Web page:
AS I write, New Year’s Day is in recent memory and Chinese New Year is upon us, so thoughts of the new – and of the old – come to mind.
I’ve just been rereading an article about so-called traditional Chinese medicine (TCM), acupuncture, what’s really old, and what’s new.
It is well established that what we call TCM – often lauded as ancient wisdom – is neither traditional nor ancient. It is thought that ancient references to “needling” were describing methods of lancing lesions, such as abscesses, or blood-letting – not the insertion of ultrathin needles, which could not have been manufactured with the technology of the time.
In fact, TCM was a reinvention by Chairman Mao, who, himself, respected scientific medicine. As part of the Cultural Revolution, and facing the health care needs of an astronomical population, the so-called “TCM” was born. These two articles (here and here), detailing evidence for these developments, are fascinating to read.
The so-called “West” – largely the anglophone world – became fascinated with “ancient Chinese wisdom”, paradoxically, during a time that the major advances in conventional medicine – antibiotics, surgical techniques and vaccines – had already occurred.
This reaction against the so-called “reductionism” of the clinical sciences may be seen as a backlash against what was being perceived as a loss of mystery – or mysticism – which also accompanied a turn away from traditional religion. It also coincided with Nixon’s visit to Beijing in the 1970s.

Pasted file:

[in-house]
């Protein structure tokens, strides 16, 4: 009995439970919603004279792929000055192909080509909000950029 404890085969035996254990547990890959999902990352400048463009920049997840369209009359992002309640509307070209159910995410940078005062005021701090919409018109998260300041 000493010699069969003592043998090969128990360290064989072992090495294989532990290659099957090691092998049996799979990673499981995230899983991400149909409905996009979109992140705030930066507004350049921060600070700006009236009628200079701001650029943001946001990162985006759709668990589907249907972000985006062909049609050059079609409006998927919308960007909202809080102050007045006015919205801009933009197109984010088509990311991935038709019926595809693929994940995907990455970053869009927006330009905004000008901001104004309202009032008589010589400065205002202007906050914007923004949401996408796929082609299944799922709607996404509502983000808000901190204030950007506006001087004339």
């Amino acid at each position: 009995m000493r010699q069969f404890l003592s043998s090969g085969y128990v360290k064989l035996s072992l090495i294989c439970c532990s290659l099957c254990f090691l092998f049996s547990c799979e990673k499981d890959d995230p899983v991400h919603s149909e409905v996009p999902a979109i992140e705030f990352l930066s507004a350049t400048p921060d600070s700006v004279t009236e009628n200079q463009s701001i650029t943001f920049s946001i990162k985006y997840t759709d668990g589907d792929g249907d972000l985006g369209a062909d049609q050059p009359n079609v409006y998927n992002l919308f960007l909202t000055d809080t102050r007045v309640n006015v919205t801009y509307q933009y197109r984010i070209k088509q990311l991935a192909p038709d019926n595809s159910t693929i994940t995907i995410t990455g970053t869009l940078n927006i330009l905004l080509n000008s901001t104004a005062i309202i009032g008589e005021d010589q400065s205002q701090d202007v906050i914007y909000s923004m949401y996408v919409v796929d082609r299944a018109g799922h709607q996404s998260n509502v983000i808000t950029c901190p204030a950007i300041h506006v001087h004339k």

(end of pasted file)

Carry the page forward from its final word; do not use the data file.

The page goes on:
Meanwhile, China survived Mao’s regime and began to build up enormous knowledge and technology in science-based medicine, and still leads the world in fields such as cardiology and the surgical specialties. This reflects a very important point: there is no “Eastern” or “Western” medicine, there are therapies that are scientifically plausible, effective and acceptably safe (aka medicine), and those which are not.
It has previously been argued here that registration of TCM practitioners by the Australian Health Practitioner Regulation Agency, although useful for regulation and oversight, risks lending a professional legitimacy equivalent to conventional medicine.
Of further interest to me, though, is the incorporation of acupuncture within conventional medical practice.
Australian medical practitioners are well versed in the clinical sciences. We know that there is no evidence for “meridians”, nor for the “humours” postulated by Hippocrates, nor for the “like treats like” model of Hahnemann, and nor for chiropractic “subluxations”. We understand the placebo mechanism and we test new therapeutic substances against it.
So, my question is this: is acupuncture the last bastion of acceptable placebo use in Australian medicine?
Dr Sue Ieraci is a specialist emergency physician with 30 years’ experience in the public hospital system. Her particular interests include policy development and health system design, and she has held roles in medical regulation and management. She is an executive member of Friends of Science in Medicine.
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